from The American Heritage® Dictionary of the English Language, 4th Edition
- adj. Of, relating to, or characteristic of Oxford or Oxford University.
- n. A native or inhabitant of Oxford.
- n. A person who studies or has studied at Oxford University.
from Wiktionary, Creative Commons Attribution/Share-Alike License
- adj. Of or pertaining to Oxford.
from the GNU version of the Collaborative International Dictionary of English
- adj. Of or relating to the city or the university of Oxford, England.
- proper n. A student or graduate of Oxford University, in England.
from The Century Dictionary and Cyclopedia
- Of or pertaining to Oxford.
- n. A native or an inhabitant of Oxford: a member or a graduate of the University of Oxford.
- n. An Oxonian button-over.
from WordNet 3.0 Copyright 2006 by Princeton University. All rights reserved.
- adj. of or pertaining to or characteristic of Oxford University
- adj. of or pertaining to or characteristic of the city of Oxford, England, or its inhabitants
- n. a native or resident of Oxford
Our Oxonian was a young man about the middle height, and naturally of a thoughtful expression and rather reserved mien.
"In English, an 'Oxonian' means somebody who went to Oxford University," huffed Guy Spier, president of the Oxford Alumni Association of New York.
'Mr. Thornton, we were accusing Mr. Bell this morning of a kind of Oxonian mediaeval bigotry against his native town; and we -- Margaret, I believe -- suggested that it would do him good to associate a little with Milton manufacturers.'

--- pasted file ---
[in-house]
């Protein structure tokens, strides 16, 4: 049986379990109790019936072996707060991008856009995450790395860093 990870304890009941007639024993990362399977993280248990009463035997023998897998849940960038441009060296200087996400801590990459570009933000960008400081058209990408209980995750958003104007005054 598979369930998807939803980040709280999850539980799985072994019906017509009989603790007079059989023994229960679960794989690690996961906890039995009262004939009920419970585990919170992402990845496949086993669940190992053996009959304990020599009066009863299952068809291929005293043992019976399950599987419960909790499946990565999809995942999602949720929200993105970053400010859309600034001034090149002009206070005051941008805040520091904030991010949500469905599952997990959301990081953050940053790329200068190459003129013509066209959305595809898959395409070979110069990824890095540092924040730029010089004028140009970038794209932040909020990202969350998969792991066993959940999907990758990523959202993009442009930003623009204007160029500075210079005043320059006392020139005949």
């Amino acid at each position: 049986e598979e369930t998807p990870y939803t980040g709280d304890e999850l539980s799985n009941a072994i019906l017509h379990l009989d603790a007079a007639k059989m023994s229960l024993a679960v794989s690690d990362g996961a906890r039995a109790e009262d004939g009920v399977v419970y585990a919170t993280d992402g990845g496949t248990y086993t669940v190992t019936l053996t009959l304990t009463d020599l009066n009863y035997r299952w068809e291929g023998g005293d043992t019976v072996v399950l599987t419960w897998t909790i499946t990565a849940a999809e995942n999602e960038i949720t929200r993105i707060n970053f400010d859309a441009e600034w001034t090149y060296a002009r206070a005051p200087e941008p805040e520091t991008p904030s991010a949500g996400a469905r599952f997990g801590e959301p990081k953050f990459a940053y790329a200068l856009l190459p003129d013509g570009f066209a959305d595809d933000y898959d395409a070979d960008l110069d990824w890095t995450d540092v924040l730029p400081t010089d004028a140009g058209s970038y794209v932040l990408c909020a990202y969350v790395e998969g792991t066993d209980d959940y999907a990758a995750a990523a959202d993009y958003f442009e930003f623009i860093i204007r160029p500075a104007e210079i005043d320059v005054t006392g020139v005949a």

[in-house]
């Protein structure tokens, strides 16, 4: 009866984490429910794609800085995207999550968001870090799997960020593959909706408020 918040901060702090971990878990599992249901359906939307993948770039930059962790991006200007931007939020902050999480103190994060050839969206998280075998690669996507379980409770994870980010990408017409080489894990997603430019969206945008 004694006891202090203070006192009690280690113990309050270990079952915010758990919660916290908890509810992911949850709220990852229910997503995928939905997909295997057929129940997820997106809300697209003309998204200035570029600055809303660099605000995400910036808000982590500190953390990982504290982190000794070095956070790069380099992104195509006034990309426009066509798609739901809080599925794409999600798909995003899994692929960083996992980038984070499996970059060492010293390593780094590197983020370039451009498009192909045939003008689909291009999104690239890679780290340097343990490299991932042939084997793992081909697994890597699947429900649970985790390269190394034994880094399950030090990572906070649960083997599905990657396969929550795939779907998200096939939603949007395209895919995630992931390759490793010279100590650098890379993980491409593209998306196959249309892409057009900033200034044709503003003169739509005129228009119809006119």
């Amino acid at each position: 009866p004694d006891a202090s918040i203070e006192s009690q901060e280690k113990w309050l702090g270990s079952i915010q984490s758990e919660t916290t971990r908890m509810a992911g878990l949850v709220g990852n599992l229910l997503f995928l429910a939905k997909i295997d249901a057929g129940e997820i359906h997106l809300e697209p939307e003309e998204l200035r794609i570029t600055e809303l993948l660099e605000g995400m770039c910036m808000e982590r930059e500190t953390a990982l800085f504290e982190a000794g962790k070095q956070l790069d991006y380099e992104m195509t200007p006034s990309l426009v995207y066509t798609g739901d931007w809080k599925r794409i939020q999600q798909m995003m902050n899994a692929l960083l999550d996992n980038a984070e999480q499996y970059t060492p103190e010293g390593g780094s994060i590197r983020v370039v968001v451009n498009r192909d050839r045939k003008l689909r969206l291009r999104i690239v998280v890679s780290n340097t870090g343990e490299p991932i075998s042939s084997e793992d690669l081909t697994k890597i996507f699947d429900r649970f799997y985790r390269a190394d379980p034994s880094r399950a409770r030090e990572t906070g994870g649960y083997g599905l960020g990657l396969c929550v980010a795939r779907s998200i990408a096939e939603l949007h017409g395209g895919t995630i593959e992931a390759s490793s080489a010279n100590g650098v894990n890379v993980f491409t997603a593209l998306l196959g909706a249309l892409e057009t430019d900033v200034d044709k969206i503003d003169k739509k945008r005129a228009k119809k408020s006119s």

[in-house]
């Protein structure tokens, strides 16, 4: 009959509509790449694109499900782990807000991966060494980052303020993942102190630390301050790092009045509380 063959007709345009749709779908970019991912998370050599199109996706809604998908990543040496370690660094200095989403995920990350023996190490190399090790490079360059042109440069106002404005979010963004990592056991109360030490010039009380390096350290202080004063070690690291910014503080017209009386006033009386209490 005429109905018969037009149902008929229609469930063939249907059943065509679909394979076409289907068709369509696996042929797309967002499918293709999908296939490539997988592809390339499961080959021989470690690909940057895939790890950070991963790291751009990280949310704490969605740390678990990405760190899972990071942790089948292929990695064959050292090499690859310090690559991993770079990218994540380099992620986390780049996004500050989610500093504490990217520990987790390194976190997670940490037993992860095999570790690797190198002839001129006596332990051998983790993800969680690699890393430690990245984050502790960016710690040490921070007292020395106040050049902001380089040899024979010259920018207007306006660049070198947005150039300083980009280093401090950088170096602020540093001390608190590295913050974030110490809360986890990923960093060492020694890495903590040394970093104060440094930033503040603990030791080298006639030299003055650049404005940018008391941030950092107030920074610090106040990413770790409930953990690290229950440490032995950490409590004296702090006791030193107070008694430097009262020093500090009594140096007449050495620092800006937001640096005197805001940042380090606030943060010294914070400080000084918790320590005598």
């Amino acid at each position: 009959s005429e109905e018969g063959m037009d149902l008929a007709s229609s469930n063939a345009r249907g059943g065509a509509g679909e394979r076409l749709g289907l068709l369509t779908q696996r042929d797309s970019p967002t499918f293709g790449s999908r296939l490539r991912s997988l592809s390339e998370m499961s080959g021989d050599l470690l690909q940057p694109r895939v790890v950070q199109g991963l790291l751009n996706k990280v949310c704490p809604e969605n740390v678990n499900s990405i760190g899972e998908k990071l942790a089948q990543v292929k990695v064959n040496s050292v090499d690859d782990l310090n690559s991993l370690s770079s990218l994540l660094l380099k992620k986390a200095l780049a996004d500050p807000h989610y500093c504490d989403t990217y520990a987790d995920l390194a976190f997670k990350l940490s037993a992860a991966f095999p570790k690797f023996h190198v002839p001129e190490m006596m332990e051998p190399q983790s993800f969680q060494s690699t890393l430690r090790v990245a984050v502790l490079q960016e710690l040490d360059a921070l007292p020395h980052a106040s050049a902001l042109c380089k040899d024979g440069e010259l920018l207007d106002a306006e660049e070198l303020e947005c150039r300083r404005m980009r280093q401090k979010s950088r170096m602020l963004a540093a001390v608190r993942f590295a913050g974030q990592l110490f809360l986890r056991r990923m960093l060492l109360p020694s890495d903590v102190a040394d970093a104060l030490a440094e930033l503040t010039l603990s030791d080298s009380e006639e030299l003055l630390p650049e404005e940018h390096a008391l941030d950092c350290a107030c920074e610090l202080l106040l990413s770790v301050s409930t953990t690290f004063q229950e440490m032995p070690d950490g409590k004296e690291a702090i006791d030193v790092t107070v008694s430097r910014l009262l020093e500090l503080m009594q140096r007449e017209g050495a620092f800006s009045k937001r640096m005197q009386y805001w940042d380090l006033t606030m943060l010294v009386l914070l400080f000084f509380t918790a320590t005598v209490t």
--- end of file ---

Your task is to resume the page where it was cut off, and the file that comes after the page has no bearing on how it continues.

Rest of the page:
“The funny mistress of five or six accents,” Jane regaled them all with the story of her dinner party, successively taking the part of a lecherous old Oxonian who was trying to pinch her bottom, a drunk Ceylonese official, and a dry old colonial widow with a lorgnette.
If the saturnine Hicks was Murdoch's "dark angel" at university, her other major correspondent in these years, Frank Thompson, was very much her Oxonian fair-haired boy, whose death while fighting behind enemy lines in the Balkans in 1944 cast him retrospectively not only as her Knight Errant but as the love of her life.
In late-1970s London, when the young Oxonian was writing for a lefty publication, the New Statesman, he became a fixture in Bloomsbury at the "Friday Lunch," a boozy gathering of scribes.
In that rich Oxonian voice, he asked, "With whom should one negotiate, if not one's enemies?"
It seemed to me to be a very Oxonian sort of greeting, and I wondered then if John Hood knew exactly what he had got himself into.
In July 1821, Pierce Egan published the first monthly part of Life in London; or, The Day and Night Scenes of Jerry Hawthorn, Esq., and his elegant friend Corinthian Tom, accompanied by Bob Logic, the Oxonian, in their Rambles and Sprees through the Metropolis.
With the Oxonian she had been far more struck; his energy, his sentiments, his passion for literature, would instantly have riveted him in her fairest favour, had she not so completely regarded herself as the wife of Clermont Lynmere, that she denied her imagination any power over her reason.